Americans may be tired of being at war but they’re not tired of war movies. The Oscar-winning Hurt Locker on Iraq in 2008 and 2010’s award-winning Restrepo, a documentary on Afghanistan, provided day-to-day grit in what no one anymore likes to call the war on terror, and both showed why that’s exactly what it is.
The Hornet’s Nest (rated R for language) follows similarly in its gritty portrayal, bringing to life in real-time footage Operation Strong Eagle 3, a 2011 battle in Afghanistan’s Kunar Province that involved hundreds of Afghan and U.S. soldiers from the 101st Airborne. From the beginning we see what U.S. military personnel are up against: A cache of missiles turns up in village hideouts, and children are the victims of IEDs the soldiers try to thwart. Spc. Bret Kadlec hears a couple of Afghans whispering, only to discover “they were right in the trees above us.” The militants flip their weapons to fire, and “it was all pretty much chaos from there.”
War is chaos but a documentary about it shouldn’t be so hard to follow. The Hornet’s Nest struggles for narrative arc, plus makes the mistake of casting the journalist-narrator rather than the soldiers in the leading role.
Veteran war correspondent Mike Boettcher takes with him on this particular military embed his estranged son Carlos. That in itself could be a story. But despite Boettcher’s overwrought narration, we rarely see the two together once they make it to the airport, and there’s no tangible resolution in the relationship.
Likewise, so many soldiers are shown so fleetingly it’s hard to track their stories in what proves to be a costly battle. In the end everyone comes off one-dimensional, from soldiers with their expletive-laced camaraderie to the Afghan villagers all out to betray them to the journalist who can’t keep himself on the sidelines, where he belongs.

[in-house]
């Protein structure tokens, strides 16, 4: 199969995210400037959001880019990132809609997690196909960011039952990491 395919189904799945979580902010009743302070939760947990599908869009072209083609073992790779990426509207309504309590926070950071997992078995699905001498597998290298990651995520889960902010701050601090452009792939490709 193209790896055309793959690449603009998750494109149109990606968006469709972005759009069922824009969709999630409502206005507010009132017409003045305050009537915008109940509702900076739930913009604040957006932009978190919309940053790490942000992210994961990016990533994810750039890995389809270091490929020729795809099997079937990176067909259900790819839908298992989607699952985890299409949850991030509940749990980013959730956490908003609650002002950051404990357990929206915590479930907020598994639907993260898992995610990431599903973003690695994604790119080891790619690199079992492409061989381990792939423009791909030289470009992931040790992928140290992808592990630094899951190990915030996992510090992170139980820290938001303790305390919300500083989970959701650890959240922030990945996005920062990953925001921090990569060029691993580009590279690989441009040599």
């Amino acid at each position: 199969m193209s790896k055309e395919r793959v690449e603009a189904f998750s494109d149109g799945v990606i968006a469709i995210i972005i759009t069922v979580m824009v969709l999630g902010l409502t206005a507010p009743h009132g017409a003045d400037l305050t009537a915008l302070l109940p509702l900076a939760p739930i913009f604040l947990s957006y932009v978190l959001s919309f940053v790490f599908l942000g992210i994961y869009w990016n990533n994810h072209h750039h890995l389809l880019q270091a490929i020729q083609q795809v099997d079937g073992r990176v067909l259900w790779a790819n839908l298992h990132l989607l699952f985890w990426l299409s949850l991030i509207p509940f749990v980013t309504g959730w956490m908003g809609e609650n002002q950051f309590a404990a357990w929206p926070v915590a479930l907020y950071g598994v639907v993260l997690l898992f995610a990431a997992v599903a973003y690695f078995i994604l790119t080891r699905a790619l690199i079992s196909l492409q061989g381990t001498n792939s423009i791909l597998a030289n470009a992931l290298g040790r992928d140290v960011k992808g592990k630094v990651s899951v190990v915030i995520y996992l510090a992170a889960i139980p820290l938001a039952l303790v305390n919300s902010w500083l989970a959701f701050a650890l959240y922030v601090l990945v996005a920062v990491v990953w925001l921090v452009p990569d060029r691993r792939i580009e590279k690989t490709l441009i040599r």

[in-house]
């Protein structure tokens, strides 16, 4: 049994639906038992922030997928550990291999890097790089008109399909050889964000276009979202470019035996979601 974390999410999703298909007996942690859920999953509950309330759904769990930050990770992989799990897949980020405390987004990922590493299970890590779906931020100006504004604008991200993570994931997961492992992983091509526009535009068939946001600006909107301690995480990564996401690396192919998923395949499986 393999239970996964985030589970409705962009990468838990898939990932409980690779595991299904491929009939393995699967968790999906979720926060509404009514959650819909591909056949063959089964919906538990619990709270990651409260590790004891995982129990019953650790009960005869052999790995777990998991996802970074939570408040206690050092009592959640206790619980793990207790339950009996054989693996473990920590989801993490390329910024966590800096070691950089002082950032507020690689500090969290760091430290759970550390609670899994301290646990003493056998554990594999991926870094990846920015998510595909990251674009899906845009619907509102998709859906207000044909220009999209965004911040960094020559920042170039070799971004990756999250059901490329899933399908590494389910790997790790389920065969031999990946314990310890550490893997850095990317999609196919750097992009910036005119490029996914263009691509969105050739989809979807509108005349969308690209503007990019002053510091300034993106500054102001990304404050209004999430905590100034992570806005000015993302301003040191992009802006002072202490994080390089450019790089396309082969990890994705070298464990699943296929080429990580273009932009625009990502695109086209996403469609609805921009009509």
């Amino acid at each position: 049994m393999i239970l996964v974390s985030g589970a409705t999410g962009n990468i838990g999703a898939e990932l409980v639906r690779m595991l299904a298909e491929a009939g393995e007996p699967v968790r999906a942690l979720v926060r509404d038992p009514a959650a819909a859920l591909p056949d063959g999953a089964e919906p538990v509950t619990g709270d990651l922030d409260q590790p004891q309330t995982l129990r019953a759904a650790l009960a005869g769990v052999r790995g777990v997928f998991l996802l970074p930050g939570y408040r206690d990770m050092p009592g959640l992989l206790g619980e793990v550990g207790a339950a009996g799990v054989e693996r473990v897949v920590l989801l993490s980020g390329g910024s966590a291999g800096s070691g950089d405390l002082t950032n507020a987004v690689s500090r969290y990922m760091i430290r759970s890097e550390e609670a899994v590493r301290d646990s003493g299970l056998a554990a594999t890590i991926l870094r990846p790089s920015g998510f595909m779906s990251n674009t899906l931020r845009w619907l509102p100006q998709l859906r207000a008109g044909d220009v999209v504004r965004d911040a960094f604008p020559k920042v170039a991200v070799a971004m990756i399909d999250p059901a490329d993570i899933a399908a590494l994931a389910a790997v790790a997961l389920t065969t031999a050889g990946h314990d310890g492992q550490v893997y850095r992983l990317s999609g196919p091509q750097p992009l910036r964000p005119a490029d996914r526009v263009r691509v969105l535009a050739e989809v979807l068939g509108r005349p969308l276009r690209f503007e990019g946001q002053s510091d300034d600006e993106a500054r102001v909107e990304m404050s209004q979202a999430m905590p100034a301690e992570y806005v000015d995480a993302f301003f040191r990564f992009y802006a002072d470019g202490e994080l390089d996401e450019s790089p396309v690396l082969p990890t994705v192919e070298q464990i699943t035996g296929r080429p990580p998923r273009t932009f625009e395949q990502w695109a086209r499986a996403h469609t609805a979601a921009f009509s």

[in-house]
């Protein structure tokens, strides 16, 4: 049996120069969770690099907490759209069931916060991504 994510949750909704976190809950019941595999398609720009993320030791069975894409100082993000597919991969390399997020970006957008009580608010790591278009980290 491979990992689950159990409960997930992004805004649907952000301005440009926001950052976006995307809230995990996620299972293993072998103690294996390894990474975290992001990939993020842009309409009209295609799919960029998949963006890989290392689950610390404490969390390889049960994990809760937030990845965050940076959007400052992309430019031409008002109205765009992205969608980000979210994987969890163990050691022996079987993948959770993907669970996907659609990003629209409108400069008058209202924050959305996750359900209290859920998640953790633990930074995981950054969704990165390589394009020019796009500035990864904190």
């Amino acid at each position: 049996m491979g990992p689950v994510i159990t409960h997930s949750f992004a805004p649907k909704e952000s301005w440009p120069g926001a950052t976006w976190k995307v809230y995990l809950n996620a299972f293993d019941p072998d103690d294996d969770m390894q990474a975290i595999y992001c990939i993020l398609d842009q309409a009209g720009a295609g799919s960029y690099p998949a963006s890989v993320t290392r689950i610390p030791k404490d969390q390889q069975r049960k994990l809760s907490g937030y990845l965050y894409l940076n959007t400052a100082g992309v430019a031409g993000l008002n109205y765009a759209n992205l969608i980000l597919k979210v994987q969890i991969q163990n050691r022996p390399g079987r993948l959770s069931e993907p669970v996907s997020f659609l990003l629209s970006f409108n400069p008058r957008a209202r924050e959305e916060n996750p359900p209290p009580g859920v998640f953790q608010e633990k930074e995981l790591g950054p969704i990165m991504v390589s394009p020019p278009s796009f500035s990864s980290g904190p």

Americans present and future could appreciate more documentary film work about the wars in Iraq and Afghanistan—but as stories worth telling, not shoot-outs cut and pasted together.
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Donald Rumsfeld Associated Press/Photo by Jacquelyn Martin
The Unknown Known
by Megan Basham
About halfway through the new documentary, The Unknown Known, culled from 30-plus hours of interview material with Donald Rumsfeld, director Errol Morris asks the former secretary of defense about his first impression of Saddam Hussein. Rumsfeld appears to ponder the question for a moment then comments, “He was living his image of himself, which was pretend.”
The camera then lingers for several long, awkward moments on Rumsfeld’s face, apparently inviting the viewer to consider that the same may apply to the film’s subject. Yet, with the exception of some seriously indicting film editing, nothing Rumsfeld has said invites the comparison. The irony is totally in Morris’ mind, and a similar disconnect between content and intent characterizes the entirety of his film.
Morris achieved filmmaking fame (and an Academy Award) with the 2003 documentary The Fog of War, in which he managed to get Vietnam-era Secretary of Defense Robert McNamara to confess that some of his actions may have constituted war crimes. Throughout The Unknown Known, Morris seems to think he has something similar on Rumsfeld—some damning admission or unintentionally revealing comment—that he doesn’t. He asks questions that, to a conservative point of view at least, seem at best naive, at worst childlike (i.e., what if Saddam Hussein had been killed in a missile strike? Could the Iraq War have been avoided?). He then seems frustrated as Rumsfeld proceeds to dismantle the premise of his questions or treats them with the lack of seriousness they deserve.
Instead, what slowly and subtly emerges of Rumsfeld is someone with honorable intentions and a greater sense of wit and self-deprecation than most younger, millennial viewers previously would have imagined of a man who’s been painted as one of recent history’s greatest villains. For example, Rumsfeld’s staff had termed the voluminous memos for which he was notorious “snowflakes.” In a sly wink to this, he titled his last “The Blizzard Is Over.” Morris’ documentary even had uber-leftwing TV host Bill Maher defending the man, informing a crestfallen Morris that the documentary left Maher with a sense of Rumsfeld’s humility and nuance, a sense of a man who “thinks about things.”